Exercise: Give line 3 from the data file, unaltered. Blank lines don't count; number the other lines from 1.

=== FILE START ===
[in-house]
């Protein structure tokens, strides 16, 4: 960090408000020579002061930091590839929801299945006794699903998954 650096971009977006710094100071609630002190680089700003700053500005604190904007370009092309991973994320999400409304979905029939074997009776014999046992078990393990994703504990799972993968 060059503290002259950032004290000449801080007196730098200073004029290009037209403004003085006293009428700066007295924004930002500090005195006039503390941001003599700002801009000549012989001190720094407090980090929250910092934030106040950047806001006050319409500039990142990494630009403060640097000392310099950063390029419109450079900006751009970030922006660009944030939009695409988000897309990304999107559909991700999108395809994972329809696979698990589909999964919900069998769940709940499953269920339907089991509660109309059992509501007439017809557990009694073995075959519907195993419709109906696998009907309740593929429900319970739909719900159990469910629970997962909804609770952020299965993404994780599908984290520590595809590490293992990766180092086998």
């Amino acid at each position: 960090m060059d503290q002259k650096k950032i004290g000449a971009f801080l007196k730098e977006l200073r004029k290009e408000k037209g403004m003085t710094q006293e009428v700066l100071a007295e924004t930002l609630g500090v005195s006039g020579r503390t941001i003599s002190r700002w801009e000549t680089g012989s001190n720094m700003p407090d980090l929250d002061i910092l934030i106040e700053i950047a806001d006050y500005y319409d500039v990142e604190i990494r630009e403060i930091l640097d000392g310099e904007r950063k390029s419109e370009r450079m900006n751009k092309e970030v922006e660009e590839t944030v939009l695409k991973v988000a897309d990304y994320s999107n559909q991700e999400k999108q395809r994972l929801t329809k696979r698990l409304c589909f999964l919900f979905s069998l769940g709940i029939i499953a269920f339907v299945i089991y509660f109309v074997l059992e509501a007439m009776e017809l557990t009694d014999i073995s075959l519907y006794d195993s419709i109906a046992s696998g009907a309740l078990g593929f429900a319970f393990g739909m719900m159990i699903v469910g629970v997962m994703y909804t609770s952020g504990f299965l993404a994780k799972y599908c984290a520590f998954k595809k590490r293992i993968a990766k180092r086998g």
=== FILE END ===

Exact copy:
């Amino acid at each position: 960090m060059d503290q002259k650096k950032i004290g000449a971009f801080l007196k730098e977006l200073r004029k290009e408000k037209g403004m003085t710094q006293e009428v700066l100071a007295e924004t930002l609630g500090v005195s006039g020579r503390t941001i003599s002190r700002w801009e000549t680089g012989s001190n720094m700003p407090d980090l929250d002061i910092l934030i106040e700053i950047a806001d006050y500005y319409d500039v990142e604190i990494r630009e403060i930091l640097d000392g310099e904007r950063k390029s419109e370009r450079m900006n751009k092309e970030v922006e660009e590839t944030v939009l695409k991973v988000a897309d990304y994320s999107n559909q991700e999400k999108q395809r994972l929801t329809k696979r698990l409304c589909f999964l919900f979905s069998l769940g709940i029939i499953a269920f339907v299945i089991y509660f109309v074997l059992e509501a007439m009776e017809l557990t009694d014999i073995s075959l519907y006794d195993s419709i109906a046992s696998g009907a309740l078990g593929f429900a319970f393990g739909m719900m159990i699903v469910g629970v997962m994703y909804t609770s952020g504990f299965l993404a994780k799972y599908c984290a520590f998954k595809k590490r293992i993968a990766k180092r086998g």